Changing my life would mean really changing my life. As a family, we would have to learn to live much more frugally. My plan, my dream, was to work a few part-time teaching and consulting jobs and just enough to pay our bills and put a little back for savings. My plan was to follow Thoreau’s words of wisdom and work only as much as was needed for the things I really needed to have. His words, “The cost of a thing is the amount of what I will call life which is required to be exchanged for it, immediately or in the long run” were of utmost importance to me as I considered my life changes. I have never been afraid of good, hard work, but the stress of academia, the egos, and the politics were tough on me. I wanted my work to feel valuable to me; I wanted to work on our hobby farm helping my husband grow food and raise animals. But there was a part of me that kept telling myself it was just a dream, that people only managed to change their lives in such a way in the books and blogs I read.

And then my husband took the big step and ordered our chickens. I think he may have known that he was giving me my push I needed. He’s very wise, but I didn’t know how big this was going to be at the time he placed the order. Still, after three years of researching chickens, reading about chickens, being jealous of anyone and everyone with chickens, I was finally going to get my own girls. We wanted to start with 12 but were worried we might lose some, so we ordered 15 babies. It took a few weeks for the girls to arrive in the mail, and on a beautiful June morning in Maine, I received a call from the local post office that I could pick up our baby chicks at the back door before 7:00 AM. My husband was busy readying the chicks’ new home, so I made the drive to the post office.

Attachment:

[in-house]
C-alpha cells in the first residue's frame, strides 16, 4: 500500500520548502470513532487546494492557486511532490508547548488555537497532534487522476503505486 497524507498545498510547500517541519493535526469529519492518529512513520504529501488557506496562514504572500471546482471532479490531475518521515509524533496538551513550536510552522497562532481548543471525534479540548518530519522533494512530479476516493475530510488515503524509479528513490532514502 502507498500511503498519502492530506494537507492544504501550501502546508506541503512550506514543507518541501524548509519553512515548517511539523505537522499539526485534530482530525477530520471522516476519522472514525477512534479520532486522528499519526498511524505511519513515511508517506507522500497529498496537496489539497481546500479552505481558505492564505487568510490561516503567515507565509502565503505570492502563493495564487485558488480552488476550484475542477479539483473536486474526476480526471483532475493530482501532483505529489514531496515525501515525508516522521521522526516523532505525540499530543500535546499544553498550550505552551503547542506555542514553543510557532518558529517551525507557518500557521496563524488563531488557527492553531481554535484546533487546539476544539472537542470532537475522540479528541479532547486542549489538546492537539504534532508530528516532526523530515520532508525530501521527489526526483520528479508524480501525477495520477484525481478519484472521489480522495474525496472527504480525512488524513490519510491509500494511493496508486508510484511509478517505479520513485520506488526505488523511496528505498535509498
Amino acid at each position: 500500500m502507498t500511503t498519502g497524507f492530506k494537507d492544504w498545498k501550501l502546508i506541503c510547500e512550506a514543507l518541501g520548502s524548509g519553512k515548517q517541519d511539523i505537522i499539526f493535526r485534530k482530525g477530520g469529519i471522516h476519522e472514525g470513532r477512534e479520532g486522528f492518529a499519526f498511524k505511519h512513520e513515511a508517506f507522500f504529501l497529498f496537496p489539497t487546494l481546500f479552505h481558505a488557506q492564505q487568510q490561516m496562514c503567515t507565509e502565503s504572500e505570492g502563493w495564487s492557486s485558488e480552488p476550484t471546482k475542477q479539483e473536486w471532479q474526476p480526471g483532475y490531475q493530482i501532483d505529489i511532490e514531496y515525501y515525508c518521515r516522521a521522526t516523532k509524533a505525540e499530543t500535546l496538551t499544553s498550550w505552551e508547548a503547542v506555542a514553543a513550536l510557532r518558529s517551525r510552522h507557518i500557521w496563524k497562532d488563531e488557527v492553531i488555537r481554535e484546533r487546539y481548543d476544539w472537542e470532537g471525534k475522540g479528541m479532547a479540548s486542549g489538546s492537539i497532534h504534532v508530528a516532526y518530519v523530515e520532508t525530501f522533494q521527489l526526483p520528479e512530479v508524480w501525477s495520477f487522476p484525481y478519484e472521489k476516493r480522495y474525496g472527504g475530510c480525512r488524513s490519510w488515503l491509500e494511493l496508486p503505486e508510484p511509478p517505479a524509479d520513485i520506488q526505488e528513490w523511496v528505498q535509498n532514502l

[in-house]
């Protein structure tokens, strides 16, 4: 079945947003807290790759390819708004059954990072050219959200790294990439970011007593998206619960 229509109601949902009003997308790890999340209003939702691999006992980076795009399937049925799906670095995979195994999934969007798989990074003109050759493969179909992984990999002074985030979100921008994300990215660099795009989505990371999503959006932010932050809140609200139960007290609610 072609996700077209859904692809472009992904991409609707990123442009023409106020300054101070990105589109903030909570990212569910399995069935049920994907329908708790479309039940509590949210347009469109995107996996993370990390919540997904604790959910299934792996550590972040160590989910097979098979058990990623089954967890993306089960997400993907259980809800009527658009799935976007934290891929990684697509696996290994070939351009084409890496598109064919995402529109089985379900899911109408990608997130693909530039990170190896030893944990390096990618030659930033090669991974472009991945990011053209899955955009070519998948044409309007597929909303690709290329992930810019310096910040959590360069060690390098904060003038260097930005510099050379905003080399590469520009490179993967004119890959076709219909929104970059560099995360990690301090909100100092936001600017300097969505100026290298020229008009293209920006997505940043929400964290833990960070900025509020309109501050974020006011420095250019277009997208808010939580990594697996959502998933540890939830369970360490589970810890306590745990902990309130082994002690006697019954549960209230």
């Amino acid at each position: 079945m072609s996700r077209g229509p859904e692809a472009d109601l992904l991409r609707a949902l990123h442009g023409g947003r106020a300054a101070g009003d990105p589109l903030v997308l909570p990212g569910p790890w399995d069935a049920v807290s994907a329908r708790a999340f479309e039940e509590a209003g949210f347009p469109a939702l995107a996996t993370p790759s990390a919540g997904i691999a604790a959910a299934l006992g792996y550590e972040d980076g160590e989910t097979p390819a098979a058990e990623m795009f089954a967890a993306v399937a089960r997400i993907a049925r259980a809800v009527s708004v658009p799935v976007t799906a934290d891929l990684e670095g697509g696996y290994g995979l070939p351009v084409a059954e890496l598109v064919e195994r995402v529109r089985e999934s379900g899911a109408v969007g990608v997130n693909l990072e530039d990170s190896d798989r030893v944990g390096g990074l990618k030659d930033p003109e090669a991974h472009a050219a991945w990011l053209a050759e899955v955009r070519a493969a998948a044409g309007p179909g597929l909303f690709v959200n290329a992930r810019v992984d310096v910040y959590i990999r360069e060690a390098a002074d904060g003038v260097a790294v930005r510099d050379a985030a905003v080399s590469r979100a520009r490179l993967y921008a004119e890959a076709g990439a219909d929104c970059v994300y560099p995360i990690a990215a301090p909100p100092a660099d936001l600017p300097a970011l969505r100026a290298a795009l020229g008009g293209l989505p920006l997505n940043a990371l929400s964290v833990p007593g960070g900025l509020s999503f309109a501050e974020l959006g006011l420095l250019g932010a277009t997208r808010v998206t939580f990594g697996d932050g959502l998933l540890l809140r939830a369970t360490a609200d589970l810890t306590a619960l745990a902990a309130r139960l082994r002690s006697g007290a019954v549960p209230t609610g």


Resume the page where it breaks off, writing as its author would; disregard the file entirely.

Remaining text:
I stood at the back door and knocked. When a woman came to the door, I told her I was there for a box of baby chicks. She asked my name and then disappeared behind the post office door. She reappeared a few minutes later with a box much smaller than I had anticipated, and that box was cheeping loudly. I loved those chicks before I could even see them. I loved how they sounded. As I carried the girls to the car, I spoke through the holes in the box. “Hi, babies, I am your mama, and everything is going to be alright.”